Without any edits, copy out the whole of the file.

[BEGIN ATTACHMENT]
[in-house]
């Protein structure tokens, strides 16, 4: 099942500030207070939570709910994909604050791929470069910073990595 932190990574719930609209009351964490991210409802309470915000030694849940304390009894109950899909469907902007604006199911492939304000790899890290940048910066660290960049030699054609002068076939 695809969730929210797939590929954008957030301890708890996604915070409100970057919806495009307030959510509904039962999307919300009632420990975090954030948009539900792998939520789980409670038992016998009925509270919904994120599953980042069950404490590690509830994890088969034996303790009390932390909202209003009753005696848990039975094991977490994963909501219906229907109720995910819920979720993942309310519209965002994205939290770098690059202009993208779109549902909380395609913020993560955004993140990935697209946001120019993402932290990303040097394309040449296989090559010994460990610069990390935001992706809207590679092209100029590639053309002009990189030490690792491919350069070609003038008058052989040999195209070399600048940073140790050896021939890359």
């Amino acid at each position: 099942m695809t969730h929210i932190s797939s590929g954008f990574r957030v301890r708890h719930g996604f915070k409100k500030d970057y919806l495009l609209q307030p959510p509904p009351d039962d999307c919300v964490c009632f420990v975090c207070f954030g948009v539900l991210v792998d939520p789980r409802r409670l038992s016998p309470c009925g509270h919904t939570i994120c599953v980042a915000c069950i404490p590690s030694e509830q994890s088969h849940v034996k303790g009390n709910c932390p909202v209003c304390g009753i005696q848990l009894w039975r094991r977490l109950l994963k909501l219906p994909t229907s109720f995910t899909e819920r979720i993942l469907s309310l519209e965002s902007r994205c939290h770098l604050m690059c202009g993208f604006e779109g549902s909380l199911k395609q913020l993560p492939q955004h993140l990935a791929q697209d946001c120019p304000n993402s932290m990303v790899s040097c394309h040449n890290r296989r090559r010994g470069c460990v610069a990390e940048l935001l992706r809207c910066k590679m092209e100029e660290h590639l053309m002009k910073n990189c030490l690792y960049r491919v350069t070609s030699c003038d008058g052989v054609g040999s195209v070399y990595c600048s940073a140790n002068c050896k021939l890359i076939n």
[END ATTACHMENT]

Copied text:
[in-house]
């Protein structure tokens, strides 16, 4: 099942500030207070939570709910994909604050791929470069910073990595 932190990574719930609209009351964490991210409802309470915000030694849940304390009894109950899909469907902007604006199911492939304000790899890290940048910066660290960049030699054609002068076939 695809969730929210797939590929954008957030301890708890996604915070409100970057919806495009307030959510509904039962999307919300009632420990975090954030948009539900792998939520789980409670038992016998009925509270919904994120599953980042069950404490590690509830994890088969034996303790009390932390909202209003009753005696848990039975094991977490994963909501219906229907109720995910819920979720993942309310519209965002994205939290770098690059202009993208779109549902909380395609913020993560955004993140990935697209946001120019993402932290990303040097394309040449296989090559010994460990610069990390935001992706809207590679092209100029590639053309002009990189030490690792491919350069070609003038008058052989040999195209070399600048940073140790050896021939890359």
């Amino acid at each position: 099942m695809t969730h929210i932190s797939s590929g954008f990574r957030v301890r708890h719930g996604f915070k409100k500030d970057y919806l495009l609209q307030p959510p509904p009351d039962d999307c919300v964490c009632f420990v975090c207070f954030g948009v539900l991210v792998d939520p789980r409802r409670l038992s016998p309470c009925g509270h919904t939570i994120c599953v980042a915000c069950i404490p590690s030694e509830q994890s088969h849940v034996k303790g009390n709910c932390p909202v209003c304390g009753i005696q848990l009894w039975r094991r977490l109950l994963k909501l219906p994909t229907s109720f995910t899909e819920r979720i993942l469907s309310l519209e965002s902007r994205c939290h770098l604050m690059c202009g993208f604006e779109g549902s909380l199911k395609q913020l993560p492939q955004h993140l990935a791929q697209d946001c120019p304000n993402s932290m990303v790899s040097c394309h040449n890290r296989r090559r010994g470069c460990v610069a990390e940048l935001l992706r809207c910066k590679m092209e100029e660290h590639l053309m002009k910073n990189c030490l690792y960049r491919v350069t070609s030699c003038d008058g052989v054609g040999s195209v070399y990595c600048s940073a140790n002068c050896k021939l890359i076939n």